Understanding the Science of Ocean and Coastal Acidification | US EPA – U.S. EPA.gov

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Until recently, the amount of carbon dioxide in the atmosphere has fluctuated slightly and slowly during the past 10,000 years. However, the Industrial Revolution of the 1700s started a global adoption of fossil fuels to power human activity. The rate at which fossil fuels like coal, oil, and natural gas are burned has increased up until the present day. Burning fossil fuels releases carbon dioxide gas to the atmosphere, and the ever-increasing global use of fossil fuels has caused the amount of carbon dioxide in the atmosphere to increase to a concentration that is higher than any time in the past 800,000 years. The cutting of forests for fuel or to clear land for agriculture over the past 250 years has also contributed to higher carbon dioxide levels in the atmosphere because trees capture and store carbon dioxide via photosynthesis.
Not only do higher atmospheric concentrations of carbon dioxide alter the Earth’s climate, they also impact ocean chemistry. This is because carbon dioxide in the atmosphere readily dissolves into water.


Once carbon dioxide dissolves in water, it reacts with water molecules to form carbonic acid . Carbonic acid can be further transformed to bicarbonate  and carbonate  ions. These four different forms of carbon (dissolved carbon dioxide, carbonic acid, bicarbonate, and carbonate) exist in balanced proportions in seawater. As more carbon dioxide is added to seawater,  the balance shifts and the carbonate ion concentration decreases as it is transformed to bicarbonate due to increasing acidity.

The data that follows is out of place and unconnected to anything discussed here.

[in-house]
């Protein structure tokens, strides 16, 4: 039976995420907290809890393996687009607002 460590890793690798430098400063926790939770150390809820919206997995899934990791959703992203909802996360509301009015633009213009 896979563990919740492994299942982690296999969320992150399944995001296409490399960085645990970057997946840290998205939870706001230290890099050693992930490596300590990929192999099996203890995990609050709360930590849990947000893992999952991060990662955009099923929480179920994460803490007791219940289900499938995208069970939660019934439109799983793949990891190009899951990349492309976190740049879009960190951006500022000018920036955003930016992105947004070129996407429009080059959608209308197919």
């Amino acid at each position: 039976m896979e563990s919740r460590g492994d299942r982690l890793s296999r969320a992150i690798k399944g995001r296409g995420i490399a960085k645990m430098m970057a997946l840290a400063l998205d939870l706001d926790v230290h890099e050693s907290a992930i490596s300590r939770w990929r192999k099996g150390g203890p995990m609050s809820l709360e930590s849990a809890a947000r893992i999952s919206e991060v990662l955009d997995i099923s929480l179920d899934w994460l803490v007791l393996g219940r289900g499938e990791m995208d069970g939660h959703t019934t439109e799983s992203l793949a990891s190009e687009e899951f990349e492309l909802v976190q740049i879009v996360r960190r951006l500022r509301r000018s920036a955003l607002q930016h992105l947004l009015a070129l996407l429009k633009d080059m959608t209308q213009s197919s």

Prior to the Industrial Revolution, average ocean pH was about 8.2. Today, average ocean pH is about 8.1. This might not seem like much of a difference, but the relationship between pH and acidity is not direct. Each decrease of one pH unit is a ten-fold increase in acidity. This means that the acidity of the ocean today, on average, is about 25% greater than it was during preindustrial times. 
Marine life uses carbonate from the water to build shells and skeletons. As seawater becomes more acidic, carbonate is less available for animals to build shells and skeletons. Under conditions of severe acidification, shells and skeletons can dissolve.
Human activity also contributes to acidification in coastal waters.  Acid-forming compounds (including carbon dioxide) are released
Burning fossil fuels for energy releases water and carbon dioxide as the main byproducts, but nitrogen oxides and sulfur dioxide are also released in smaller amounts. These two acid-forming compounds fall back to Earth’s surface. They can land in coastal waters directly, or more often mix with water in the atmosphere before falling as acid rain. Acid rain typically has a pH between 4.2 and 4.4. 
The elements nitrogen and phosphorus are essential nutrients for living things. For this reason ,farmers homeowners, and gardeners supply nitrogen and phosphorus to crops, lawns, and gardens to stimulate plant growth. However, water can carry excess nutrients down streams and into coastal waters. Agricultural activities are a major source of nutrients to coastal waters, but other sources include

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